Despite the big advances made on recent years, during the production process of LEDs, there are still some small variations that affect some of their features, optical as well as electrical.
That’s the reason why LED manufacturers group the units according to their features, a process known as binning. This allows luminaries manufacturers to select the LEDs whose features are within an acceptable range. We must say that, even though the ideal, from a quality point of view, would consist of working with a unique bin as small as possible, the financial and logistical factors play also a relevant role. Thus, for instance, if a manufacturer accepts a wide variety of groups (bins) coming from his LED supplier, both the price and the delivery are considerably improved. Conversely, the variability of product features increase, a risk that can jeopardize the final result.
Among the used criterion to group LEDs, the amount of casted light and the color temperature are the most relevant. Concerning the first, the selection process is relatively simple: LED suppliers offer the information about the lumen range expected for each of their bins; this way, the luminaries manufacturer is able to choose the most suitable bin (or bin group) according to the needs of his product. Concerning color, it’s worth noticing that the process is a bit more complex: taking as a base the CIE1931 diagram (see figure 1), the manufacturer defines a series of quadrants that will correspond to each of his bins. The bigger the bin, the better the accepted color variation according to the standardized color temperature. Similarly, the smaller the bin, the better the color variation control.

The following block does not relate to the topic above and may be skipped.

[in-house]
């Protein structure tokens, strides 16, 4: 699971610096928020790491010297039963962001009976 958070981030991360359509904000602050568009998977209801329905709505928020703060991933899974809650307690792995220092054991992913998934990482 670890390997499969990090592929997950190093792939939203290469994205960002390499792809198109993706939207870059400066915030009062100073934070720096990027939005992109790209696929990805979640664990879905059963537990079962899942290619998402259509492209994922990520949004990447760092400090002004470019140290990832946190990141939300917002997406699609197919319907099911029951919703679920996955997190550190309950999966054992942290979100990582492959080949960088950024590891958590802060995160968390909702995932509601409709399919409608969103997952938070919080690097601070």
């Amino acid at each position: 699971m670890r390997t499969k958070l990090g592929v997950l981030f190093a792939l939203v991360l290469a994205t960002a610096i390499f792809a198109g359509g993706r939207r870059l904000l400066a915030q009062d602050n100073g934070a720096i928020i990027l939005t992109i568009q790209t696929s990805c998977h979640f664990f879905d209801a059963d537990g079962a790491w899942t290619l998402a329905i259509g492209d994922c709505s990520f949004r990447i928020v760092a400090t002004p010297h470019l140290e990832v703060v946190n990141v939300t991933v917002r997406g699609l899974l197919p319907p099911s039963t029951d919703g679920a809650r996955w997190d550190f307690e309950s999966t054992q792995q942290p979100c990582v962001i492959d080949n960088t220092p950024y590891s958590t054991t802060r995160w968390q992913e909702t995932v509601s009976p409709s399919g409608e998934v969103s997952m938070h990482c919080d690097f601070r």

Figure 1: Diagram CIE1931
Figure 2: Binning. Source: CREE
In 2008 was established the ANSI C78 37741 regulation, which defined the features of a number of standard bins. These defined the areas in which a light source must be enclosed in order to properly be considered of a specific color temperature. In fig. 2 we can see each of these bins, delimited by black dashed lines.
However, we should say that, according to the ANSI standard, bins are fairly big: this explains the color differences, noticeable to the naked eye, among LEDs of the same group. That’s why manufacturers define smaller bins (the example on figure 2 would correspond to the regions shown in color) that allow them to have a more accurate control of variability.
The metrics that we use to measure the variability of the MacAdam ellipse will be explained on our next post.